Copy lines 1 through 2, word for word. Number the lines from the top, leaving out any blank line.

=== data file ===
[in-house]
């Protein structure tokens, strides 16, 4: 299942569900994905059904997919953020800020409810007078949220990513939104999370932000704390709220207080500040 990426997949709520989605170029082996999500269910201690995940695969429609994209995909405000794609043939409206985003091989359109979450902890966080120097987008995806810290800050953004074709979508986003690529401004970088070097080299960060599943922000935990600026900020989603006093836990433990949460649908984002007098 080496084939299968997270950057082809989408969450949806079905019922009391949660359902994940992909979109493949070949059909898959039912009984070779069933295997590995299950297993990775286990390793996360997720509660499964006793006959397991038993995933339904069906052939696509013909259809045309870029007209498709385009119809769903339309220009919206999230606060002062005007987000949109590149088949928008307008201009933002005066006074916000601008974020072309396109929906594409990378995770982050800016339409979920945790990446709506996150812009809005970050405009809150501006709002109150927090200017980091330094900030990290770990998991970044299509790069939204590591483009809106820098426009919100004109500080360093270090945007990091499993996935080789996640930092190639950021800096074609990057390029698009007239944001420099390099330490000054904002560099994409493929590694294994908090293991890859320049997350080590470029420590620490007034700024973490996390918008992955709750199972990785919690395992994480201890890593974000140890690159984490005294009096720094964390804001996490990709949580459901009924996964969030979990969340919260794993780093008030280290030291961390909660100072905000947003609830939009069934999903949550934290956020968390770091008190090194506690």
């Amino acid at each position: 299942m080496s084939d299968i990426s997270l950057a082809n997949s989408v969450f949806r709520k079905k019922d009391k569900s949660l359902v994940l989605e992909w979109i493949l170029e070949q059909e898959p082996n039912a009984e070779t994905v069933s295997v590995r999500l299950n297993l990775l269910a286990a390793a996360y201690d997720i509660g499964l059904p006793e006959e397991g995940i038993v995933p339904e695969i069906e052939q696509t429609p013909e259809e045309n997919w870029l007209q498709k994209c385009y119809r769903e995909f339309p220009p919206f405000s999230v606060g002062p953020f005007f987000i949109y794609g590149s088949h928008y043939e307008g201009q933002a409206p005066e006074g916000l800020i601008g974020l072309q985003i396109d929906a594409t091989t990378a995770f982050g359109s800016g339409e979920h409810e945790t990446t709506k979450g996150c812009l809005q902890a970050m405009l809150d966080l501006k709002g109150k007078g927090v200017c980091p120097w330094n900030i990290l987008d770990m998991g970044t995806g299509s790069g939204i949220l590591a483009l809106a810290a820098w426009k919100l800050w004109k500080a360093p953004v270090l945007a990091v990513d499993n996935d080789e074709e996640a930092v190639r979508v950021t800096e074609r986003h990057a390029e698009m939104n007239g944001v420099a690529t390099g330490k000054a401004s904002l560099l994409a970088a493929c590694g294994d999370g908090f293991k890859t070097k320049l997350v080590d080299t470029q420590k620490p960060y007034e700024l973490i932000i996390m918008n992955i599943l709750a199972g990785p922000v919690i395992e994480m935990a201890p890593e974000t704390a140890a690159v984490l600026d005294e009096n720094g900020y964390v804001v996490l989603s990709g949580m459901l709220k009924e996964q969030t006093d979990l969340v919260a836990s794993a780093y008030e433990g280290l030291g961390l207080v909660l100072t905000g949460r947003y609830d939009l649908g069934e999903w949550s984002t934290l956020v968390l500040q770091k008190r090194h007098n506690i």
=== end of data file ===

[in-house]
């Protein structure tokens, strides 16, 4: 299942569900994905059904997919953020800020409810007078949220990513939104999370932000704390709220207080500040 990426997949709520989605170029082996999500269910201690995940695969429609994209995909405000794609043939409206985003091989359109979450902890966080120097987008995806810290800050953004074709979508986003690529401004970088070097080299960060599943922000935990600026900020989603006093836990433990949460649908984002007098 080496084939299968997270950057082809989408969450949806079905019922009391949660359902994940992909979109493949070949059909898959039912009984070779069933295997590995299950297993990775286990390793996360997720509660499964006793006959397991038993995933339904069906052939696509013909259809045309870029007209498709385009119809769903339309220009919206999230606060002062005007987000949109590149088949928008307008201009933002005066006074916000601008974020072309396109929906594409990378995770982050800016339409979920945790990446709506996150812009809005970050405009809150501006709002109150927090200017980091330094900030990290770990998991970044299509790069939204590591483009809106820098426009919100004109500080360093270090945007990091499993996935080789996640930092190639950021800096074609990057390029698009007239944001420099390099330490000054904002560099994409493929590694294994908090293991890859320049997350080590470029420590620490007034700024973490996390918008992955709750199972990785919690395992994480201890890593974000140890690159984490005294009096720094964390804001996490990709949580459901009924996964969030979990969340919260794993780093008030280290030291961390909660100072905000947003609830939009069934999903949550934290956020968390770091008190090194506690």